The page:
Corporations serve an important economic purpose, but they aren’t people.

Corporations… ya know, like Disney. More from Rep. Polis:

The Democracy for All Amendment is a proposed amendment to the Constitution that simply states that the government may distinguish between natural persons and corporations for the purposes of campaign finance laws, and that the government may regulate and set reasonable limits on the raising and spending of money in our election system.

YES. And not only about elections. The media is constantly filling our minds with loads of commercial crap and it’s not clear what is promoting what. Yes, politics are tainted with election money, but so is all our discourse. All of our stories are loaded with commercial speech framing our every thought. And some of us are seeing it in different colors.

Consider the new movie “Inside Out”, a Disney-Pixar production. Alva Noë has written an extensive review at NPR: “The Awkward Synthesis That Is ‘Inside Out’“:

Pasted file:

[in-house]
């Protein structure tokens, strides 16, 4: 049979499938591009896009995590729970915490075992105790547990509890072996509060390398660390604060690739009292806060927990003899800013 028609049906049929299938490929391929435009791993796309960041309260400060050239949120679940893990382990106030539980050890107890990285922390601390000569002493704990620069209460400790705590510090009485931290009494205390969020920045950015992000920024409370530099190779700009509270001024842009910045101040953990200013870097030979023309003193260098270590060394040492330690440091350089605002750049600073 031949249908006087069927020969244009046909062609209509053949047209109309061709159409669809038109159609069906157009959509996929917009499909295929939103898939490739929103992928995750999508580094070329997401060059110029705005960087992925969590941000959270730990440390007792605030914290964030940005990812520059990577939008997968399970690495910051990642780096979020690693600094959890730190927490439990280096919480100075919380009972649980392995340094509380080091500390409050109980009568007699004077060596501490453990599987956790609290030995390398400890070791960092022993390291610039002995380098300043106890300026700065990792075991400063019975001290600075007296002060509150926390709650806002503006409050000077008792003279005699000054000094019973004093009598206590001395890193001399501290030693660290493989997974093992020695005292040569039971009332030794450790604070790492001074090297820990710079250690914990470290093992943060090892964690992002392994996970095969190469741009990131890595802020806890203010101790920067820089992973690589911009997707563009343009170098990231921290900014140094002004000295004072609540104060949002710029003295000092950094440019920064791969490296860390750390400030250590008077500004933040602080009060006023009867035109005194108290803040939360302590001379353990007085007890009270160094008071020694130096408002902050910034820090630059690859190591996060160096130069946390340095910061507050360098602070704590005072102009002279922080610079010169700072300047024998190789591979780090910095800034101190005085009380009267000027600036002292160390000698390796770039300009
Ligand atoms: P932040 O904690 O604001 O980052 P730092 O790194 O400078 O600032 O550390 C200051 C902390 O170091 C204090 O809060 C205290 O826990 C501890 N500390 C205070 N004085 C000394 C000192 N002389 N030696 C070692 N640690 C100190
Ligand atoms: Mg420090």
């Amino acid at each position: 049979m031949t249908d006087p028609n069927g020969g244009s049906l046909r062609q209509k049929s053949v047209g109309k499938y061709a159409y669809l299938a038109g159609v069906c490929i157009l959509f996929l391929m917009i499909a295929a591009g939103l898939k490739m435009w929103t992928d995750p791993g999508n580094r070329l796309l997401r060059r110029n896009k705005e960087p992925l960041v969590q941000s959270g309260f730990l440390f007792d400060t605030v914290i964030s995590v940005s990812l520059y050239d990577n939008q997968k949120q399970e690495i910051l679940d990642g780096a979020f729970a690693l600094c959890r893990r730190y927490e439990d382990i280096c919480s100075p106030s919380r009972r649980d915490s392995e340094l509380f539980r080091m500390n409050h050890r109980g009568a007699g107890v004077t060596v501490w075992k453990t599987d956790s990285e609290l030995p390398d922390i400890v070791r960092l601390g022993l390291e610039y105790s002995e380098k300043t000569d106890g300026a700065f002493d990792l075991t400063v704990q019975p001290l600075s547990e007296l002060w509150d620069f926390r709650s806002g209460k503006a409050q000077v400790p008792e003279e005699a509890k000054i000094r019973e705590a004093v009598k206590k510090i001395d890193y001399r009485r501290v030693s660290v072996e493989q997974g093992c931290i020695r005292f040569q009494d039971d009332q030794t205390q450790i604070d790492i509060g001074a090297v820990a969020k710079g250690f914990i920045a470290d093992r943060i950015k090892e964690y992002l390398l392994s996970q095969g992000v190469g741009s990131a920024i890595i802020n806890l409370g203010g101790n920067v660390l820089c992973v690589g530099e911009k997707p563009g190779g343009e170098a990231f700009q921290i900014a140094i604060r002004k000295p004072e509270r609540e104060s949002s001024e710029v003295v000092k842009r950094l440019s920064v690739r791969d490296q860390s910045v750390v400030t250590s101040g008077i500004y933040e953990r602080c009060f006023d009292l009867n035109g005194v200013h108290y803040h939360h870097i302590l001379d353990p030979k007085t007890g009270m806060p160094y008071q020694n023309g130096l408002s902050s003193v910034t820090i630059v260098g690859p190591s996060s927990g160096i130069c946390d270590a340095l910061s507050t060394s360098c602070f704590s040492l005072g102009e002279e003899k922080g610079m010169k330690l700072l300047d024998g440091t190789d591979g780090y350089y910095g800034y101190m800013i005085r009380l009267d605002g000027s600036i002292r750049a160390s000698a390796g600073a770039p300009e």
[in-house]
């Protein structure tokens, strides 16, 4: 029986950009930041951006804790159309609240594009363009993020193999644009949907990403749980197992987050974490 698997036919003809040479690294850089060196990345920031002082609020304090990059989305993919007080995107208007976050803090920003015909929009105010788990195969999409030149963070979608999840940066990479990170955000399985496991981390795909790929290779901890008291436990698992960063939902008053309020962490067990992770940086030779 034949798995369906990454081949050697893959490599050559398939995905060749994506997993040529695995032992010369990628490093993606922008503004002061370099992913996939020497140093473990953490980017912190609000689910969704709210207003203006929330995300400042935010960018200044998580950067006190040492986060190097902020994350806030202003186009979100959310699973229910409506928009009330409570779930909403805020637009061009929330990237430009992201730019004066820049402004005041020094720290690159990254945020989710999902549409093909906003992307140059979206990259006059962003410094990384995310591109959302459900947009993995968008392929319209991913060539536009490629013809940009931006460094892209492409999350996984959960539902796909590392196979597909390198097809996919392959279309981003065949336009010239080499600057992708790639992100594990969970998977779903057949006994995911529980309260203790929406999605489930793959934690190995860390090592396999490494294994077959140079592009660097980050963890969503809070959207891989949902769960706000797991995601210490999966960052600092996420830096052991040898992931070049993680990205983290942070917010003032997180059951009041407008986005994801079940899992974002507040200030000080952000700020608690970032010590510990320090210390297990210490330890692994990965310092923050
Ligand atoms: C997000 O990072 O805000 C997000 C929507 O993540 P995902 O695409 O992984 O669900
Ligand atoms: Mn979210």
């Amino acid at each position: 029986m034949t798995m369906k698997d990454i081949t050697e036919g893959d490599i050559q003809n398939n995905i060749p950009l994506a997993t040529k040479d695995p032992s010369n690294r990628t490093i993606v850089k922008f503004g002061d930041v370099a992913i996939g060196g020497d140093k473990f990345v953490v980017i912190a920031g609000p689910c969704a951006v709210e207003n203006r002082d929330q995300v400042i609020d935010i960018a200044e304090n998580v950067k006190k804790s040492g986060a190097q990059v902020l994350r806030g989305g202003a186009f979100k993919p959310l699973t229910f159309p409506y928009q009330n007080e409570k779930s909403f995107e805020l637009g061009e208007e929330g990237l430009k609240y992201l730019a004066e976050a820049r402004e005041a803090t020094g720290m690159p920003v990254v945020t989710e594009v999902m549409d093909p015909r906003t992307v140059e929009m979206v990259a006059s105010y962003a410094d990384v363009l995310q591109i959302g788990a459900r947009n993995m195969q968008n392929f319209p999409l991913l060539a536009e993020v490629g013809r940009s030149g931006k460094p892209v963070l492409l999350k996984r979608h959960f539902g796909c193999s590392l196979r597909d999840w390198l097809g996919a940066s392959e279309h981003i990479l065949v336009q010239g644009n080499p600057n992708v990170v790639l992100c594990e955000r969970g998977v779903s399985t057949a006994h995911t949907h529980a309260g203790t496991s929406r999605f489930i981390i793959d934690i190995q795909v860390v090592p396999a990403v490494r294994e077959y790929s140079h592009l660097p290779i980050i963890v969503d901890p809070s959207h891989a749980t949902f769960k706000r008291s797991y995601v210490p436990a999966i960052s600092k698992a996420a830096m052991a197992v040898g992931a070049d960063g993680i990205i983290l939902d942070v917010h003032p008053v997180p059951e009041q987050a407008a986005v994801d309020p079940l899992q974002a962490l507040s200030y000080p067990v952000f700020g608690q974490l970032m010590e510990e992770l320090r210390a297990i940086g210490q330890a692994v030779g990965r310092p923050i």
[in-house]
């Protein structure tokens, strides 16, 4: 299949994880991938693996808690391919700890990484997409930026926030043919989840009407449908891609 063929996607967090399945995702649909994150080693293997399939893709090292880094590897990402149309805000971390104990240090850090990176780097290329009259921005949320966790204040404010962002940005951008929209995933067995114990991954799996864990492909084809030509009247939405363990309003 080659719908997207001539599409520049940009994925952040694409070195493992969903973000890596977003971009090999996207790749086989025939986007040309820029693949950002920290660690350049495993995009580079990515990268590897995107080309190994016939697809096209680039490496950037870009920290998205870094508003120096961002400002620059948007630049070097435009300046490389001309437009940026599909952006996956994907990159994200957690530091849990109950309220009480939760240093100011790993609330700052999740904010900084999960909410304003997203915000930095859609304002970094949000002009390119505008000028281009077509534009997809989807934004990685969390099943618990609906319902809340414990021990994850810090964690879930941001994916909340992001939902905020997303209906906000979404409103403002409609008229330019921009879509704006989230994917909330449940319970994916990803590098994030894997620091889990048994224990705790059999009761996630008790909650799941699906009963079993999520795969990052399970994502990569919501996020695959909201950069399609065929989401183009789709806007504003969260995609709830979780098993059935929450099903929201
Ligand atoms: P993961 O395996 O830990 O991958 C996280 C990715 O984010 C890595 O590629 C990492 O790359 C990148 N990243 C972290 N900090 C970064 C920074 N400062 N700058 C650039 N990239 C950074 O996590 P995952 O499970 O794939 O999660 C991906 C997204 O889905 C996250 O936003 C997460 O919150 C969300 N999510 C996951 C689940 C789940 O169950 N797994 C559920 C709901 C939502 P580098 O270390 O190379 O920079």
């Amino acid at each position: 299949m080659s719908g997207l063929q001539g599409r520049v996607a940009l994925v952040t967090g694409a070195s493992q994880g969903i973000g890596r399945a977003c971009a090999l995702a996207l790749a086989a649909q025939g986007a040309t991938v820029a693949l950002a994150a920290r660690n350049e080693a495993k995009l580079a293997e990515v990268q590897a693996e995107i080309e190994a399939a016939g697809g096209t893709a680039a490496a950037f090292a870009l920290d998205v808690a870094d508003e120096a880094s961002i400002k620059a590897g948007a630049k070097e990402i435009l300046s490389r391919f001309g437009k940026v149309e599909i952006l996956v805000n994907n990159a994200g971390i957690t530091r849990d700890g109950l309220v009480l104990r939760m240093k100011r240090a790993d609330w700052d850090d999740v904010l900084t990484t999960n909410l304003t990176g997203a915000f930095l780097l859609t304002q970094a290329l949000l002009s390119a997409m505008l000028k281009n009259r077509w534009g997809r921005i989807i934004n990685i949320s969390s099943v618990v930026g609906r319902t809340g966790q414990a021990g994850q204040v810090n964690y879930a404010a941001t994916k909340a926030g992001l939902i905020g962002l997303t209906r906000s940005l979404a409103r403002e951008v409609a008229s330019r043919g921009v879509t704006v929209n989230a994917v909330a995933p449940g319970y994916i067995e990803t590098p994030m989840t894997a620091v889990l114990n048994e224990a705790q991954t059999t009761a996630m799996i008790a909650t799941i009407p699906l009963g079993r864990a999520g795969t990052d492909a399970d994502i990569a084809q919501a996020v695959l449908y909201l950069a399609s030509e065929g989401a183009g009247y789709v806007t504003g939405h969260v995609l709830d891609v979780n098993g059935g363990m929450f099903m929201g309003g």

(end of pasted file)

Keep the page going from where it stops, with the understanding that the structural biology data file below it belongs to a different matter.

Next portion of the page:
I’m surprised that Docter and the brilliant creators at Pixar don’t seem to appreciate that that there is something downright terrifying about this nihilistic conception of ourselves as zombie puppets living in a confabulated universe.

See also “You Have to Be Conscious to Deny Consciousness, and Other Conundrums“:

Would you have a rational discussion with a zombie? Materialists are forced into the position of discussing philosophy and science with the walking dead, since under their terms we are all that. Unless rationality is a mindful concept — unless we are more than atoms in motion — that’s the logical result of denying mind and intelligence.

Some people worry about Dennett‘s dangerous ideas and Drezner’s concerns about apocalyptic thinking. More recently at Vice: “Why You Really Should Be Afraid of the Zombie Apocalypse” by Brian Merchant. I myself worry about movies that present the homunculus fallacy. Why teach kids that there are little people inside their heads? It’s fun to think it, and there is something that instinctively feels right about it as a way of explaining our own reasoning system particularly when indecisive and when we are torn between our emotions. The NYTimes Sunday Review says “Empathy Is Actually a Choice” (but is choice a choice?).